Doubly-sequential experimentation

Aaditya Ramdas
Carnegie Mellon University
Machine Learning and Statistics

Very often in the sciences, one encounters a situation where a single-investigator lab or a multi-investigator research facility runs a sequence of experiments over an extended, possibly indefinite, period of time (say months or years). Frequently, samples are obtained one at a time, so each of these experiments is itself sequential (possibly testing one or more different hypotheses, or estimating effect sizes of one or a few treatments). We call this situation doubly-sequential experimentation, since it involves a sequence of sequential experiments. Largely, we have been myopic, thinking about one experiment at a time, but we suffer selection bias (or publication bias) when we choose to report or act upon only a subset of these experiments. We will first discuss two problems that this setup creates for reproducibility from a statistical perspective: incorrect inference due to peeking at the data within one experiment (inner sequential process), and an online version of the multiple testing problem across experiments (outer sequential process). Our discussion will consider new notions of error both within and across experiments that are particularly suitable to this setting, along with new theoretical advances and algorithms to provably control them. Specifically, we will briefly highlight our recent work on how to construct a sequence of confidence intervals that are valid throughout an experiment including at data-dependent stopping times, and briefly describe new algorithms to control the false coverage rate of selectively constructed intervals (or false discovery rate of rejected hypotheses) in a fully online manner. This is an ongoing line of research that raises as many questions as it answers.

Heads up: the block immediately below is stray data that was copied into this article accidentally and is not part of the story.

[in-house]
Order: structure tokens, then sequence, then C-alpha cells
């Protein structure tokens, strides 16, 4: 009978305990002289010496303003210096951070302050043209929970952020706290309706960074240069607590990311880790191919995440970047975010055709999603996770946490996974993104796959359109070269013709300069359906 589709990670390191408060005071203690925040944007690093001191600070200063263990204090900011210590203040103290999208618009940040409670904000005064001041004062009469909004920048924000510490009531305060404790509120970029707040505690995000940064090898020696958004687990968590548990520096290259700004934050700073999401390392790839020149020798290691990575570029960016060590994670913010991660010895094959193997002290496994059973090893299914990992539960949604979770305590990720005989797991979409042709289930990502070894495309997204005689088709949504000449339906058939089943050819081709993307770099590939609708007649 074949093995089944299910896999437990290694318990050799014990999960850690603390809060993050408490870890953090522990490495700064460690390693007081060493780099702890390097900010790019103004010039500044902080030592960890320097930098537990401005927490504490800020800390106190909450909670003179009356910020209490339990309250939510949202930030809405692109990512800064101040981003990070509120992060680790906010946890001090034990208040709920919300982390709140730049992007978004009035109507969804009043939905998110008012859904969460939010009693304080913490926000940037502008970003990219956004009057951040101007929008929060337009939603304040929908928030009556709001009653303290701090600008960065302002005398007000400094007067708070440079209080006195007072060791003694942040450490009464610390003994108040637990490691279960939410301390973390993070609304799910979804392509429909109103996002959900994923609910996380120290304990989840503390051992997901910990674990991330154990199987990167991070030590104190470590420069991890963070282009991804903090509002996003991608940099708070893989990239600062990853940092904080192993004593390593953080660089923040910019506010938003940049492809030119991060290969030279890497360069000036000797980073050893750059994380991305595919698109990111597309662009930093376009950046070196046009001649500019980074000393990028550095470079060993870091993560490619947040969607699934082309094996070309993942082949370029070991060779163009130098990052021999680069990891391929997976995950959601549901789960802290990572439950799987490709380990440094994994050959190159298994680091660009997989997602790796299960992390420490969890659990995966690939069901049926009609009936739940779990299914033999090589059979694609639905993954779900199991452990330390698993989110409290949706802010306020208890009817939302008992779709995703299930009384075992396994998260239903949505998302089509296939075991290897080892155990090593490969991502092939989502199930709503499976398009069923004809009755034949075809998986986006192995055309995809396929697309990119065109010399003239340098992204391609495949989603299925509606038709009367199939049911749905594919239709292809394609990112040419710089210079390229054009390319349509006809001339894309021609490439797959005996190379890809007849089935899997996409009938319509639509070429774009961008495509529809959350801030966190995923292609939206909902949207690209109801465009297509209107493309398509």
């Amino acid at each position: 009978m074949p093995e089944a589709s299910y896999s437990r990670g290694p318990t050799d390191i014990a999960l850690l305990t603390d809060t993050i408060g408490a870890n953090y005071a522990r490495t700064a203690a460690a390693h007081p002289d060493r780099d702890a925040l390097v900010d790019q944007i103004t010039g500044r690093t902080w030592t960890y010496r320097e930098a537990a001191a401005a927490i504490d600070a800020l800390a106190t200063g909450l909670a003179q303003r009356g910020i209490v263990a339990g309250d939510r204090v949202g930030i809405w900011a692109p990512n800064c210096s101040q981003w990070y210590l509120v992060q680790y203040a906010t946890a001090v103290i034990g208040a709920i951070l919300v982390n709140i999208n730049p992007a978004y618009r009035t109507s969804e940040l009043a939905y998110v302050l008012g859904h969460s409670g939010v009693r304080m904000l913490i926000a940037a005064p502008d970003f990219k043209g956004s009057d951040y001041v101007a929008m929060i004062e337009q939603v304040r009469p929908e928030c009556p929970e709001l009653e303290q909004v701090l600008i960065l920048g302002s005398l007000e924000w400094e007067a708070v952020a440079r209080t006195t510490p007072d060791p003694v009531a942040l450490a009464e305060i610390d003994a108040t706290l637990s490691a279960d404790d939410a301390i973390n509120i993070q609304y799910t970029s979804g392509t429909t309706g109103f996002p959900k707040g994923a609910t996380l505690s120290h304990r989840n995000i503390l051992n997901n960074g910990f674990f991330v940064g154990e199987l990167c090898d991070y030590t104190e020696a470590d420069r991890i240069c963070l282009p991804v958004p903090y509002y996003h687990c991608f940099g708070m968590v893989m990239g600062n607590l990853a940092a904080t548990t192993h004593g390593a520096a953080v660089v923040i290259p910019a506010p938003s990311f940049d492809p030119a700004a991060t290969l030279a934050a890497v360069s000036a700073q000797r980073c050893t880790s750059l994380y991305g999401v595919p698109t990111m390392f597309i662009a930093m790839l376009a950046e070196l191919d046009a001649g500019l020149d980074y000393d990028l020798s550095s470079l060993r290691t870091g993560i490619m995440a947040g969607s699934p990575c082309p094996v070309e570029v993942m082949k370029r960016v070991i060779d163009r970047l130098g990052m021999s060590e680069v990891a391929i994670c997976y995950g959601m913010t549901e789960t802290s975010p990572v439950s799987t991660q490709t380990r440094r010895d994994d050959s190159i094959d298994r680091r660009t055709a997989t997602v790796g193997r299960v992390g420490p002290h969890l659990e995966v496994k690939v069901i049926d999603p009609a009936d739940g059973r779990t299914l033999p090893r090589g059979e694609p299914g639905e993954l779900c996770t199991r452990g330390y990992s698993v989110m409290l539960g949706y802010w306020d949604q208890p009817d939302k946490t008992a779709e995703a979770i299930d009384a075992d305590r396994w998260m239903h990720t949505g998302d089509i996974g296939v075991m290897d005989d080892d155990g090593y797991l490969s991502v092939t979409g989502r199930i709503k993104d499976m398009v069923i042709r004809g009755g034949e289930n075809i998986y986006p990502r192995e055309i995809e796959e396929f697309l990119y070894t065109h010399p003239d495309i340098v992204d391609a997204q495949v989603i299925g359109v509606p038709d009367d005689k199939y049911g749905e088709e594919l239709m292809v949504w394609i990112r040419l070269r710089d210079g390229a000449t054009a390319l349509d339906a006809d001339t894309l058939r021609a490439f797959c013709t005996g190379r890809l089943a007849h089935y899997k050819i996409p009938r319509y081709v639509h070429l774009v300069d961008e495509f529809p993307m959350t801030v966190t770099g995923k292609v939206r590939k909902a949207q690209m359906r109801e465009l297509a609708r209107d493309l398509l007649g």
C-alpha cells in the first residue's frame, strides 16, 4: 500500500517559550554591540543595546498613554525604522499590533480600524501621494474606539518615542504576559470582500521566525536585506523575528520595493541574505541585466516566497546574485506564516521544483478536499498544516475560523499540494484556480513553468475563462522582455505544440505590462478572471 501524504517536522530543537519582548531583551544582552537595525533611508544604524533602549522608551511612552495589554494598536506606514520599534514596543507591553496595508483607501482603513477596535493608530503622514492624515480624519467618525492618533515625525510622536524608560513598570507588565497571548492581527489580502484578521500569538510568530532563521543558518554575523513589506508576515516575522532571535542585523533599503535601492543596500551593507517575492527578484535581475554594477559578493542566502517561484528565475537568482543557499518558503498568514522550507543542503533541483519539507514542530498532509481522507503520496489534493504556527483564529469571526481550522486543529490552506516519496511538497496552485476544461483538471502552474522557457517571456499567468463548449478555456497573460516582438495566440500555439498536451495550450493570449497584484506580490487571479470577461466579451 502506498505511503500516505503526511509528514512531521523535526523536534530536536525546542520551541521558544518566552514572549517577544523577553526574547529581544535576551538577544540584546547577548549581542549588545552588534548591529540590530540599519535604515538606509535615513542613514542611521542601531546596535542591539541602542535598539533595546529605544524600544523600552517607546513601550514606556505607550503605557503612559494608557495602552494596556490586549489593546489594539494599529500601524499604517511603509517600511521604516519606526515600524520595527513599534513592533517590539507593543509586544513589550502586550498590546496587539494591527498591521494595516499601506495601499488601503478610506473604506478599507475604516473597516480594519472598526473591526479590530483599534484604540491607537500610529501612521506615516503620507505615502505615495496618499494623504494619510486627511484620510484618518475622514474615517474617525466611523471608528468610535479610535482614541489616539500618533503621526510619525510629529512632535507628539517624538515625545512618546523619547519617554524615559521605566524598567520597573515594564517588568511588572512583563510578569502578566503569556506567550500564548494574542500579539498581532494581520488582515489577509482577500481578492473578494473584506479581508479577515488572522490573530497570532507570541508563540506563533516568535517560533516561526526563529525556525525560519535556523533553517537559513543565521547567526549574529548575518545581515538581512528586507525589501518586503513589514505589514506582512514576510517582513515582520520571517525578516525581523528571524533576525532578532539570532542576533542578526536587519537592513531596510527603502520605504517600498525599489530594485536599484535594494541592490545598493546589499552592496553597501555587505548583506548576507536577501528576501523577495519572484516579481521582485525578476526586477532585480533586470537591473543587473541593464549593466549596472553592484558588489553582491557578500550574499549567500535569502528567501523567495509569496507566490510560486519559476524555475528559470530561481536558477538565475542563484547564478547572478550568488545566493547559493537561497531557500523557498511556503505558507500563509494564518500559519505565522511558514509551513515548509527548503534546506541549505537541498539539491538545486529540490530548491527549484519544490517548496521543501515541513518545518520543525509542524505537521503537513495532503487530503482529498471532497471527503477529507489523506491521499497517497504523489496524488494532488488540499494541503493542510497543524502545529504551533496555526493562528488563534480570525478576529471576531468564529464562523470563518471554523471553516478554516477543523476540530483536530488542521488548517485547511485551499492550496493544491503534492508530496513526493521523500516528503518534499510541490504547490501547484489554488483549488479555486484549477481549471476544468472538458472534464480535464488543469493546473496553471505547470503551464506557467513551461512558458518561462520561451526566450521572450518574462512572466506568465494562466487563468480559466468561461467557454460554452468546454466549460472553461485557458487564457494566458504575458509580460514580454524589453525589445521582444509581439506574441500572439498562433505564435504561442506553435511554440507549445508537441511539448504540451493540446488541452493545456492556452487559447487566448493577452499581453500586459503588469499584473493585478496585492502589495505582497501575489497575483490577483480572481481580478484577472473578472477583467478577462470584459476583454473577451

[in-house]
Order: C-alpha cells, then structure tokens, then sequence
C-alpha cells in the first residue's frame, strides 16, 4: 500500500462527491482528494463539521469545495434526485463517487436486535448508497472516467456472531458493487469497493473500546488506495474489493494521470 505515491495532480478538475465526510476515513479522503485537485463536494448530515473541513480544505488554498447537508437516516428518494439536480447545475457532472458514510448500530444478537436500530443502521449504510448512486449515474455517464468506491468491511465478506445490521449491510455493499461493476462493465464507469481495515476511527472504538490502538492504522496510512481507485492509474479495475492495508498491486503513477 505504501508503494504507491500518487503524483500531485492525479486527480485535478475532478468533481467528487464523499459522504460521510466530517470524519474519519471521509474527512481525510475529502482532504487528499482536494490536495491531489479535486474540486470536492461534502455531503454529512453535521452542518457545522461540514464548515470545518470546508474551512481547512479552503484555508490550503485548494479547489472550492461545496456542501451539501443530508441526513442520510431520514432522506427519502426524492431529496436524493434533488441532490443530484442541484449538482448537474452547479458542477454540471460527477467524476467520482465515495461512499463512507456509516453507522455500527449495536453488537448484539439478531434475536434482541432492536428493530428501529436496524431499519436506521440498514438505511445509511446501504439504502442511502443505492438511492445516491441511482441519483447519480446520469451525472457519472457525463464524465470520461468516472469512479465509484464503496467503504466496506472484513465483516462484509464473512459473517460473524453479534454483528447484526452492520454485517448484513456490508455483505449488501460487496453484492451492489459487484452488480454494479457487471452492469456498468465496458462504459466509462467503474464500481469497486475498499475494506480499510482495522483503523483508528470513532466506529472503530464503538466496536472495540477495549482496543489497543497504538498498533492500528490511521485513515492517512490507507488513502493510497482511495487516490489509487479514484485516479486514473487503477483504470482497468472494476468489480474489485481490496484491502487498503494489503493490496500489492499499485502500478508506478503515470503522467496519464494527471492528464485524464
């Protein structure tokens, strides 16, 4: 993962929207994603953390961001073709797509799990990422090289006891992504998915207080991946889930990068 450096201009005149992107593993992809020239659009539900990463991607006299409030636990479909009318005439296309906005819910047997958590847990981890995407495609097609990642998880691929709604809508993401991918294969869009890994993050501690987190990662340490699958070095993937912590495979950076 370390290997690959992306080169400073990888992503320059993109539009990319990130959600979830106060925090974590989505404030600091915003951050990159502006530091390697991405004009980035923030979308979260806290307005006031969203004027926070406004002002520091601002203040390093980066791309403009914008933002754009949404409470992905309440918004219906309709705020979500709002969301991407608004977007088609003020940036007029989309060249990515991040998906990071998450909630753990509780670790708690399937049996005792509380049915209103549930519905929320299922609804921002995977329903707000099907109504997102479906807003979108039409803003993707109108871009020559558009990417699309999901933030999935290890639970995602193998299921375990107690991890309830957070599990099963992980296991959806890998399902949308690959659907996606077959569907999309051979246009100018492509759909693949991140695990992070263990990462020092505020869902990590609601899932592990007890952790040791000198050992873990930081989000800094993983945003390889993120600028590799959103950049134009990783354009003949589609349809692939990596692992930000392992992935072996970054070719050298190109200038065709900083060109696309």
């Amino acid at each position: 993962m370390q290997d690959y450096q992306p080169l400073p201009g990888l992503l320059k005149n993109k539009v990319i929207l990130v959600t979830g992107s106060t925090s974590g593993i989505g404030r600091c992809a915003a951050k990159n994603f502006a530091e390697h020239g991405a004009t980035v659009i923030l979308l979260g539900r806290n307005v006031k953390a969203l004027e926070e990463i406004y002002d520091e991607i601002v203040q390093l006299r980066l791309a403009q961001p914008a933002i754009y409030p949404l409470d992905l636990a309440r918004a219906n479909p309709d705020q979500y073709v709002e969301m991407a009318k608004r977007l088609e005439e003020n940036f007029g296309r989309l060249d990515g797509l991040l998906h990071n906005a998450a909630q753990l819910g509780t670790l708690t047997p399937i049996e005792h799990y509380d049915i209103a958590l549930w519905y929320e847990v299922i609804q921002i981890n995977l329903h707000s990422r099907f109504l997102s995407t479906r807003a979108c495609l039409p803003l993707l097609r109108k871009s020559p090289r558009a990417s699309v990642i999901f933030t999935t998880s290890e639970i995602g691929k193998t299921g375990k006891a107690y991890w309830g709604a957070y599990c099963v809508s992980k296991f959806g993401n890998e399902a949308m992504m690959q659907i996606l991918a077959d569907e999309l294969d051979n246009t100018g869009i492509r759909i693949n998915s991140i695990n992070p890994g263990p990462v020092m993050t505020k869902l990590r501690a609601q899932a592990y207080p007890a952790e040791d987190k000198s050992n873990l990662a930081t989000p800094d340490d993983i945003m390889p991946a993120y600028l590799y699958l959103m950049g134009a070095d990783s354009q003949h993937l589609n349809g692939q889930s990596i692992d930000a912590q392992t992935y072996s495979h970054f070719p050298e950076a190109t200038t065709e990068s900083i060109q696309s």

Bio: Aaditya Ramdas is an assistant professor in the Department of Statistics and Data Science (75%), and the Machine Learning Department (25%) at Carnegie Mellon University. Previously, he was a postdoctoral researcher in Statistics and EECS at UC Berkeley from 2015-18, mentored by Michael Jordan and Martin Wainwright. He finished his PhD at CMU in Statistics and Machine Learning, advised by Larry Wasserman and Aarti Singh, winning the Best Thesis Award. His undergraduate degree was in Computer Science from IIT Bombay. A lot of his research focuses on modern aspects of reproducibility in science and technology, involving statistical testing and controlling false discoveries in static and dynamic settings. He also frequently works on problems in sequential decision-making and online uncertainty quantification. Outside of work, he is an avid traveler and outdoor enthusiast; here are five topics for conversation: traveling to 50+ countries (on all habitable continents), being advanced scuba diver (while reefs exist), week-long bike rides in Zambia and California (to end AIDS), living a trash-free life (with a huge carbon footprint), and completing a full Ironman triathlon (alive).

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